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• A pollster claimed on Twitter that Fulton County, Ga., has 132,000 voters who are flagged in voter files for change of address, which implies they could be ineligible to vote in that county.
• Georgia election officials have repeatedly said they have found no credible examples of election fraud in the state.
• The claim appears to be based on the pollster’s own queries of voter files, with no indication that he attempted to verify the legitimacy of his claim with election officials.
As Georgia became one of the most surprising swing states in the 2020 presidential election, it also took center stage in a number of baseless social media claims.
"BREAKING REPORT: 132,000 ballots in Fulton County, Ga., have been identified as likely ineligible," announced a viral image shared on Facebook Nov. 8. "BREAKING NEWS: President Donald J. Trump may win the state of Georgia after 132,000 ballots."
The post, which is a picture of two tweets, was flagged as part of Facebook’s efforts to combat false news and misinformation on its News Feed. (Read more about our partnership with Facebook.)
To say the ballots were "identified as likely ineligible" is a huge leap from the facts, which are scarce.
The claim appears to have originated with a tweet by Peoples Pundit, an account run by Richard Baris, who identifies himself as a data journalist and director of Big Data Poll. First, Baris said "there are 132k CoA flags in Fulton County, alone," referring to change of address flags in voter rolls, which implies that those voters might have been ineligible to vote in that county. Then he cited two queries of a Georgia voter database and included screenshots of both searches.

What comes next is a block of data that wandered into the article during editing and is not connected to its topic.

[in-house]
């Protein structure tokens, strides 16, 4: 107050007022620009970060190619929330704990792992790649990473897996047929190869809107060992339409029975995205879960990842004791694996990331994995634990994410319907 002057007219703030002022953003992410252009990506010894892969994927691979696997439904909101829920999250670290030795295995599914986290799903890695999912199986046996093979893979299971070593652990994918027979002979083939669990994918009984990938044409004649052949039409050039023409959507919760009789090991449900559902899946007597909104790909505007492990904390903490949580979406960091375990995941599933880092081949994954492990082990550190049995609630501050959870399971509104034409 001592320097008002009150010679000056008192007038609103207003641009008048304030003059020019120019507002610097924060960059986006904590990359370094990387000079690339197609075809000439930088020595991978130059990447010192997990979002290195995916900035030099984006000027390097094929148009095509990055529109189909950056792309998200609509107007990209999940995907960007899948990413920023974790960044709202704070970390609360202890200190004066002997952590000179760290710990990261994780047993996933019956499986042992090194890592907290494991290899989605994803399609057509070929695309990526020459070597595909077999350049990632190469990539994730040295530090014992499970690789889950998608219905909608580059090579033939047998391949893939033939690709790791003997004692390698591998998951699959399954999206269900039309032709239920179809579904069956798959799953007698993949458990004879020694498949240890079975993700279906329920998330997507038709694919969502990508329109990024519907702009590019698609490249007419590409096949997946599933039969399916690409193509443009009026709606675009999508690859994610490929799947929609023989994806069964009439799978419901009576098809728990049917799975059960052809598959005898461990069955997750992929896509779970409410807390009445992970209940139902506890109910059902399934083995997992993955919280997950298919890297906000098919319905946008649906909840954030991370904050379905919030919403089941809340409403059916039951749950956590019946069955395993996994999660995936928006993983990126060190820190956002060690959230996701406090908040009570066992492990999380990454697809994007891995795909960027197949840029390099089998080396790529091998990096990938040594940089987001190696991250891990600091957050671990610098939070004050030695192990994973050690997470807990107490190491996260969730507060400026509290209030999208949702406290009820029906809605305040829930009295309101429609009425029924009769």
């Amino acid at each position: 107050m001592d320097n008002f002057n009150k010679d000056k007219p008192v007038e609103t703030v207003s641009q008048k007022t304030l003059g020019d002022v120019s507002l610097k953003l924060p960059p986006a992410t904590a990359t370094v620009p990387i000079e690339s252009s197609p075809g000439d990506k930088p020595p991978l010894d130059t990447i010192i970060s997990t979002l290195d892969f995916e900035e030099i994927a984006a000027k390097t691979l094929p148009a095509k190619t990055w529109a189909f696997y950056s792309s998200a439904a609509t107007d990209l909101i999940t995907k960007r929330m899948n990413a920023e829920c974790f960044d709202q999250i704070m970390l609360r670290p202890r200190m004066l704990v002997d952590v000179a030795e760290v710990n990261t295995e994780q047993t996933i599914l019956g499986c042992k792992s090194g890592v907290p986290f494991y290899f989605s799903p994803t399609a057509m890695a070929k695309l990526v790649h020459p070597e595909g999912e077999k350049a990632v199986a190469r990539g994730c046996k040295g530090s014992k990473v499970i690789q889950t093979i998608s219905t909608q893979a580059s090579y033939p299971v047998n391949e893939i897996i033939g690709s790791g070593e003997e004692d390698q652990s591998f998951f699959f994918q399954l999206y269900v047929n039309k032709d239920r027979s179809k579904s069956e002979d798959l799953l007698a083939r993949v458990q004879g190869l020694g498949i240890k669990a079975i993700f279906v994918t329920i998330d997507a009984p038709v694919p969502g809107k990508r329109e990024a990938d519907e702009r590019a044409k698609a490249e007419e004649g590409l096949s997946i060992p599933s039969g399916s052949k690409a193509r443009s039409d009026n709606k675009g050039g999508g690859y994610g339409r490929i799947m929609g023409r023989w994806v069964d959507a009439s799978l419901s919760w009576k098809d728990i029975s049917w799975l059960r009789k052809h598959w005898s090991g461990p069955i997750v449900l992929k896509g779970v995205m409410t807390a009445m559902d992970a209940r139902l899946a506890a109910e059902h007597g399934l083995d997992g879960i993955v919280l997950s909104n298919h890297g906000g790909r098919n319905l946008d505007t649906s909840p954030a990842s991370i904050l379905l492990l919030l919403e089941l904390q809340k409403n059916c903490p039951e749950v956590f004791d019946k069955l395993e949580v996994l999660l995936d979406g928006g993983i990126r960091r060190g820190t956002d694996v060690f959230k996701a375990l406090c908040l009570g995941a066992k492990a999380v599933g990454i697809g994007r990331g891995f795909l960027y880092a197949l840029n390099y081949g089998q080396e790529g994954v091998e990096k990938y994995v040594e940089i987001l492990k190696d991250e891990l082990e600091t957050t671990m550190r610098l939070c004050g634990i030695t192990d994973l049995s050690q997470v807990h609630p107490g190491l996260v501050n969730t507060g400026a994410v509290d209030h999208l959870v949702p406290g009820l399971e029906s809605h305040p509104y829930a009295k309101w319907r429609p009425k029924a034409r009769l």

One of the queries Baris ran was for Fulton County voters including people "flagged" in the records for change of address, and the other query excluded people flagged for change of address. Baris’ claim about potentially ineligible ballots is based on the number of "unique individuals" listed for each query: the number is 842,486 when including those with a "change of address flag" in the records, and 710,454 when excluding those who have a "change of address flag," a difference of 132,032.
The screenshots do not include any detail such as links that would allow others to replicate the search or verify its results. Baris did not indicate that the information had been verified with or vetted by election officials, who in many cases during the 2020 election have offered reasonable explanations for theories being floated.
Jessica Corbitt-Dominguez, director of external affairs for Fulton County government, told PolitiFact the claim is "completely unsubstantiated." A county spokeswoman also provided a statement saying, "Fulton County is aware of allegations of 132,000 ballots being ‘flagged.’ These claims are simply false and baseless. Certain news organizations have circulated this information without contacting Fulton County for confirmation."
On Monday, Georgia Lt. Gov. Geoff Duncan, a Republican, also said on CNN that there have not been "any sort of credible examples" of voter fraud in Georgia.
Georgia requires that those voting in person present a government-issued ID, WABE reported, and when voting by absentee ballot, a voter’s signature must match the one on both the ballot application and voter registration card. Georgia’s voter rolls were purged of 300,000 inactive voters last year, including 45,000 in Fulton County, according to WABE.
A Facebook post claims that "132,000 ballots in Fulton County, Ga., have been identified as likely ineligible," and that President Trump might win Georgia as a result.
There is no verified evidence that the ballots are ineligible. We rate this claim False.
CNN, "Georgia GOP lieutenant governor says ‘no credible examples’ of voter fraud," Nov. 9, 2020
Facebook post, Nov. 8, 2020
Gateway Pundit, "132,000 ballots in Fulton County, Georgia, have been identified which are likely ineligible," Nov. 8, 2020
LinkedIn profile, accessed Nov. 10, 2020
Red State Nation, "Allegedly there are 132k change of address flags in Fulton County alone — 525k voted in that county," Nov. 9, 2020
Twitter post, Nov. 8, 2020
Twitter post, Nov. 9, 2020
Twitter post, Nov. 8, 2020
WABE, "Claims of widespread voter fraud in Georgia are ‘unlikely,’ state official says," Nov. 9, 2020
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